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Changes in Weight. Changes in weight result from changes in body {tissues or body fluid. Weight gain occurs when caloric intake exceeds caloric expenditure over a period of time and typically appears as increased body fat. Weight gain may also reflect abnormal accumulation of body fluids. When the retention of fluid is relatively mild, it may not be visible, but several pounds of fluid usually appear as edema.

Good opening questions include "How often do you check your weight?" "How is it compared to a year ago?" For changes, ask "Why do you think it has changed?" "What would you like to weigh?" If weight gain or loss appears to be a problem, ask about the amount of change, its timing, the setting in which it occurred, and any associated symptoms.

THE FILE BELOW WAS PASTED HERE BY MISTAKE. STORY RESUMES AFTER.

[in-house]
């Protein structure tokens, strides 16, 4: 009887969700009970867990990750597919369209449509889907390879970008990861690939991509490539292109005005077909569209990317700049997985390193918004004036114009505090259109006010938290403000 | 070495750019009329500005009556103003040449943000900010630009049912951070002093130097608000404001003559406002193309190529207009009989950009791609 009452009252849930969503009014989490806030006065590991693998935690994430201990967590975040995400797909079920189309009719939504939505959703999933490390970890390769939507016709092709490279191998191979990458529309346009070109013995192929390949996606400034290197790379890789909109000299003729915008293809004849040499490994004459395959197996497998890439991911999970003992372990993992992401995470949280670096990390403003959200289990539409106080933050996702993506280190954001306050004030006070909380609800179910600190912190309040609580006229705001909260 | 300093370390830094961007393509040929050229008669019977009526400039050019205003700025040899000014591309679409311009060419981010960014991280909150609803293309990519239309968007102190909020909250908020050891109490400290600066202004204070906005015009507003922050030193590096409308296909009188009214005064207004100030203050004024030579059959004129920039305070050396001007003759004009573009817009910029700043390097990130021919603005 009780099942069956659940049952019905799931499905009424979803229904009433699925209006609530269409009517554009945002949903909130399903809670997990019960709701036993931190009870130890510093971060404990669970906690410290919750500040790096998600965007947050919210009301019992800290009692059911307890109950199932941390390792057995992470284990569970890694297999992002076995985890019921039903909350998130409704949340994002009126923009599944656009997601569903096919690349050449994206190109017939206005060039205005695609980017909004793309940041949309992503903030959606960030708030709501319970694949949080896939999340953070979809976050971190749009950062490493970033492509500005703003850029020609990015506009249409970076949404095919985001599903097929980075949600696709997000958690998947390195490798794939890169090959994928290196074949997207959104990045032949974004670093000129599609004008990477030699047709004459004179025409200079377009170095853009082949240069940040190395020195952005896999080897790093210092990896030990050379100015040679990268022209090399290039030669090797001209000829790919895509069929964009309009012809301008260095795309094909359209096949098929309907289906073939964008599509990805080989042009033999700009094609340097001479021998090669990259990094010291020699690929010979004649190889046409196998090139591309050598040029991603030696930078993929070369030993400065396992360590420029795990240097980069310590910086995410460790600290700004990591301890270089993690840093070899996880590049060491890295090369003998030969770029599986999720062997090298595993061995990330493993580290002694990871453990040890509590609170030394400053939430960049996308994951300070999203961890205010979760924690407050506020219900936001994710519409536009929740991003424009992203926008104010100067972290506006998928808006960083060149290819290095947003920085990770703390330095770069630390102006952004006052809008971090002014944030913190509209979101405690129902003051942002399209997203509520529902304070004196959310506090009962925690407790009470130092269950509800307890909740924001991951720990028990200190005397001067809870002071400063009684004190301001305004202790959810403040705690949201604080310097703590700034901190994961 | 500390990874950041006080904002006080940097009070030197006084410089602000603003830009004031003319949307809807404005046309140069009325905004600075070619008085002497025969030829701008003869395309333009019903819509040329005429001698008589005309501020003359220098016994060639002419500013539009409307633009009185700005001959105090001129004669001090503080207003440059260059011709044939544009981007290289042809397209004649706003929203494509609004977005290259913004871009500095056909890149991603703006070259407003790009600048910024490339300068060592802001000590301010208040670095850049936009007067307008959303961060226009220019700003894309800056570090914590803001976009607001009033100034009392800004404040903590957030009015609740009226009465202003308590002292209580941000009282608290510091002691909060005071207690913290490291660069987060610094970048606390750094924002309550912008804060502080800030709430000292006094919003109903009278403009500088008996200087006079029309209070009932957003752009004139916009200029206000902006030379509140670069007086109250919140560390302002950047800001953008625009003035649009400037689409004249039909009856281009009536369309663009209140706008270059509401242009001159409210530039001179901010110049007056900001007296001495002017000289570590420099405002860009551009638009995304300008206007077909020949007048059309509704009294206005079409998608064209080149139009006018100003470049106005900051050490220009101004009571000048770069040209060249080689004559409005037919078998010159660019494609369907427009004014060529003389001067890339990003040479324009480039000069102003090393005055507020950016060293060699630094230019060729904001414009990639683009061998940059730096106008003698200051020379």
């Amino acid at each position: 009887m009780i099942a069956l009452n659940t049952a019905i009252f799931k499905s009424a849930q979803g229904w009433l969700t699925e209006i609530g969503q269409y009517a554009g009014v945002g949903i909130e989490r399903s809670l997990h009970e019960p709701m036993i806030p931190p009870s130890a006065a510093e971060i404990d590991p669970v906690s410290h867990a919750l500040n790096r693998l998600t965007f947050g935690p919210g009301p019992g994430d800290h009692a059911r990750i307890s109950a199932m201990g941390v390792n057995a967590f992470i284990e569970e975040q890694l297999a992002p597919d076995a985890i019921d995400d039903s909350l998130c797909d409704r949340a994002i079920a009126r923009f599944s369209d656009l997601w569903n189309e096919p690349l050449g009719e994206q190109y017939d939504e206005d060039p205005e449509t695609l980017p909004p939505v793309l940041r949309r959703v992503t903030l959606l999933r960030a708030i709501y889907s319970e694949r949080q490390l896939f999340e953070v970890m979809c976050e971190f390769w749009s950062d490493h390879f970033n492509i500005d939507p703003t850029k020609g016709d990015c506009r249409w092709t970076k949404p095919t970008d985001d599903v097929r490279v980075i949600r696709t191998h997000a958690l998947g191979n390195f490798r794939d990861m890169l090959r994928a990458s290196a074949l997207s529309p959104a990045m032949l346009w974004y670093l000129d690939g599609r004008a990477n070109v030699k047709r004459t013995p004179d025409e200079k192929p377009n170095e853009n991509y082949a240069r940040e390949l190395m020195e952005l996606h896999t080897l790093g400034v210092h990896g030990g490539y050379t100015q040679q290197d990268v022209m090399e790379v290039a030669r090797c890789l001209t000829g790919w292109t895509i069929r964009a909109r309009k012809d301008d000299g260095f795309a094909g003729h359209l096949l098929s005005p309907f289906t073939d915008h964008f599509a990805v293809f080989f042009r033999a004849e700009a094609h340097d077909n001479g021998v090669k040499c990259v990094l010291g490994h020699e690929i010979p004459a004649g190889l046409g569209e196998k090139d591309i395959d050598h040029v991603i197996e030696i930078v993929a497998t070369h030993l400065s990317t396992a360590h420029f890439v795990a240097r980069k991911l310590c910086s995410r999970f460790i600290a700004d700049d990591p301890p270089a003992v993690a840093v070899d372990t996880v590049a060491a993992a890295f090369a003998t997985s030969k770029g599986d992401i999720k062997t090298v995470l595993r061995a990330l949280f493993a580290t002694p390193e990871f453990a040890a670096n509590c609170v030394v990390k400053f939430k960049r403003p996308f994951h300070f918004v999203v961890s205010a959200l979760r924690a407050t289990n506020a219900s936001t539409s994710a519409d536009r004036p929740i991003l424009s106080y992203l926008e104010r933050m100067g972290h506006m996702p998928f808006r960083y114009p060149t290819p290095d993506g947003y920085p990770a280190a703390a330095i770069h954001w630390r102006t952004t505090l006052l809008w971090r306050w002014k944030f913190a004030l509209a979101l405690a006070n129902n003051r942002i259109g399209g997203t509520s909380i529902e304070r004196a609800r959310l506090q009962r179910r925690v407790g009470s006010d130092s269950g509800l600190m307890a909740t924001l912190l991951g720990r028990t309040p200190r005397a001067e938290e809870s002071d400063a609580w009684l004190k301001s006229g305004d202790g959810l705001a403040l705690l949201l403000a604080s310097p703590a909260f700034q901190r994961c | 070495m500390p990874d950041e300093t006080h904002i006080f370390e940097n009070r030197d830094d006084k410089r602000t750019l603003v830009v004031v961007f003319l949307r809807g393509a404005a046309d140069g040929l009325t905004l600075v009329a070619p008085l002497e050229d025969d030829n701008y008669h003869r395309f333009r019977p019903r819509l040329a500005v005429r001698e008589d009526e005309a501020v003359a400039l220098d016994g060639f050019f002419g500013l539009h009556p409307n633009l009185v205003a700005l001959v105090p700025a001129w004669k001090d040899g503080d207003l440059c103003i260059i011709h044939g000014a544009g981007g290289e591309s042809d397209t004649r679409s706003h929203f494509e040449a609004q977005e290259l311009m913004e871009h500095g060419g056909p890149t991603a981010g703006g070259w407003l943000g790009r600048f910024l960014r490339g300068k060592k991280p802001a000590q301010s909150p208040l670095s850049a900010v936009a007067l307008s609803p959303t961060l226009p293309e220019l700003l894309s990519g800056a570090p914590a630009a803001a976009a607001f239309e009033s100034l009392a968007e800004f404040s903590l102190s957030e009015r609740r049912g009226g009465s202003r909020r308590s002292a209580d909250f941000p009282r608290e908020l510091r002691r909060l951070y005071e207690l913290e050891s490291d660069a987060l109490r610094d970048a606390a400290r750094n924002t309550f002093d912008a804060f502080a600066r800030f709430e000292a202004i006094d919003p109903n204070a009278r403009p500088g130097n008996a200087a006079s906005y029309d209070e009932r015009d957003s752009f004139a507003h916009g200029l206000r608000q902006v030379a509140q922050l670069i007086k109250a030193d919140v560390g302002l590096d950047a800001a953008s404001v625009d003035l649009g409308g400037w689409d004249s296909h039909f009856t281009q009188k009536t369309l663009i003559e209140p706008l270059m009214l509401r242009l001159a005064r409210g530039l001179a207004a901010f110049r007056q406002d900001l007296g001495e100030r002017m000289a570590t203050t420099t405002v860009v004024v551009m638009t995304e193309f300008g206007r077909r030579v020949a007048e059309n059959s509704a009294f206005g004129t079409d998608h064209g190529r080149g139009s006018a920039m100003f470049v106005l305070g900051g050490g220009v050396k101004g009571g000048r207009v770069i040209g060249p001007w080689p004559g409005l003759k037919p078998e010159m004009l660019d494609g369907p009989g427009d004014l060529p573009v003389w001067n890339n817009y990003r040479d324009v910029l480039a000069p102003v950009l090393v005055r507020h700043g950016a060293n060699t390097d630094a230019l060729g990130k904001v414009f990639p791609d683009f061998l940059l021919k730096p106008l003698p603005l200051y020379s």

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Blood Pressure Health

Blood Pressure Health

Your heart pumps blood throughout your body using a network of tubing called arteries and capillaries which return the blood back to your heart via your veins. Blood pressure is the force of the blood pushing against the walls of your arteries as your heart beats.Learn more...

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